Q&A: NAMPAK - JSE MAGAZINE

Q&A: NAMPAK

Nampak group investor relations manager, Zanele Salman, on the importance of the four Rs, clean-up initiatives and working with SMMEs

Q&A: NAMPAK

Q: Many people are under the impression that packaging is a major contributor to the waste stream in SA. Is that true?
A:
This isn’t the case. In fact, according to Packaging SA, the total annual waste to landfill is 107 million tons, of which packaging accounts for 1.82 million tons or 2%. The average for developing nations is 3%.

Q: In what way do industry initiatives like Collect-A-Can, PETCO and the Glass Recycling Company contribute to recycling?
A:
They are major contributors to the reduction of the amount of packaging waste to landfill. If they weren’t in place, Packaging SA estimates that packaging waste to landfill would be 6.08 million tons or over 6% [of waste]. This is 200% more than current levels and twice the average for a developing nation.

Q: What role does Nampak play in the above organisations?
A:
Nampak is a founding member of both the Glass Recycling Company and PETCO, while Collect-A-Can is a joint venture between Nampak and ArcelorMittal. We’re also members of the Paper Manufacturers Association of South Africa, as well as the Paper Recycling Association of South Africa, South African Industrial Containers Reconditioners Association and the Polyolefin Recycling Company. Furthermore, members of the Nampak executive serve on many of the boards of these organisations, and from time to time Nampak contributes financially towards the development of recycling opportunities.

Q: Much is made of the four Rs: reduce, reuse, recycle and recover. How are these incorporated into Nampak’s environmental strategy?
A: These principles have been the cornerstone of our environmental strategy since as far back as 1995, when we pioneered the development of the first single-piece PET bottle, which was both energy-efficient and recyclable. As a packaging company, recycling and energy efficiency are key to ensuring the competitiveness of our factories. Energy reduction initiatives together with continued environmental education and management ensure that we run responsible operations that have minimum impact on our environment.Through various initiatives our employees are encouraged to reduce, reuse and recycle. For example, all our offices and factories have dedicated bins for plastic, paper, metal, glass and general waste.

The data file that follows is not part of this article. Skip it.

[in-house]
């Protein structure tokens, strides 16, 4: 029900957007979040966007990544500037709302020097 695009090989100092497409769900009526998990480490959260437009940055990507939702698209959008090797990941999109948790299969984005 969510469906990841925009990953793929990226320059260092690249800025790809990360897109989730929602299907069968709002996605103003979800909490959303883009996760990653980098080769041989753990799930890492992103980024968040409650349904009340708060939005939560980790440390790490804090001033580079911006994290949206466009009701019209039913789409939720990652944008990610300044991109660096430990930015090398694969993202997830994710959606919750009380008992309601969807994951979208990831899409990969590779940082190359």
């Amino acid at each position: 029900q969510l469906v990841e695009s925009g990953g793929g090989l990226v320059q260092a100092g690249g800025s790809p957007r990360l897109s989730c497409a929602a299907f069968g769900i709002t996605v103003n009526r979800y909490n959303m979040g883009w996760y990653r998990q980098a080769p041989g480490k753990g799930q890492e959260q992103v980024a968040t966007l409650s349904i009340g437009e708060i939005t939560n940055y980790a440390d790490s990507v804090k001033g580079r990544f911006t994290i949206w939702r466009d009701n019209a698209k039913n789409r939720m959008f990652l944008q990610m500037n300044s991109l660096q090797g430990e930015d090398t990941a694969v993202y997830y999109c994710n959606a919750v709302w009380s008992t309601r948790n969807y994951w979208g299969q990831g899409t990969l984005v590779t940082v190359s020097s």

Q: Where does Nampak’s R&D division fit into operations?
A:
Our research and development department has made significant progress in our light-weighting and recycling programmes. Nampak Glass uses up to 55% cullet [waste glass] in the bottle-manufac-turing process; our 10 kg potato bag from Nampak Sacks is 12.5% lighter, while our cement bags are 100% compostable; Nampak Megapak manufactures reusable plastic crates and drums moulded from 100% recycled HDPE [high-density polyethylene] and Unilever’s Sunlight Liquid bottle contains 25% recycled PET, while Clover’s Tropika bottle contains 20% recycled PET.

Q: How does Nampak work with SMMEs and BBBEE entrepreneurs regarding recycling?
A:
At Nampak Glass, we operate a state-of-the-art cullet-processing plant, which purchases more than 80 000 tons of waste glass from over 4 000 SMME suppliers. The Waste Materials Recovery System Facility, at Skukuza in the Kruger National Park, has presented the company with an opportunity to identify a black entrepreneur who can be assisted in establishing a viable small business, thereby creating and maintaining sustainable jobs. At an industry level, recycling initiatives have created more than 90 000 jobs for collectors of packaging waste material. The identification of projects that create demand for post-consumer packaging waste, including opportunities for SMMEs and BBBEE entrepreneurs, is ongoing.

‘Recycling initiatives have created more than 90 000 jobs for collectors of packaging waste material’

Q: Run us through your glass, paper, metal and plastic divisions…
A: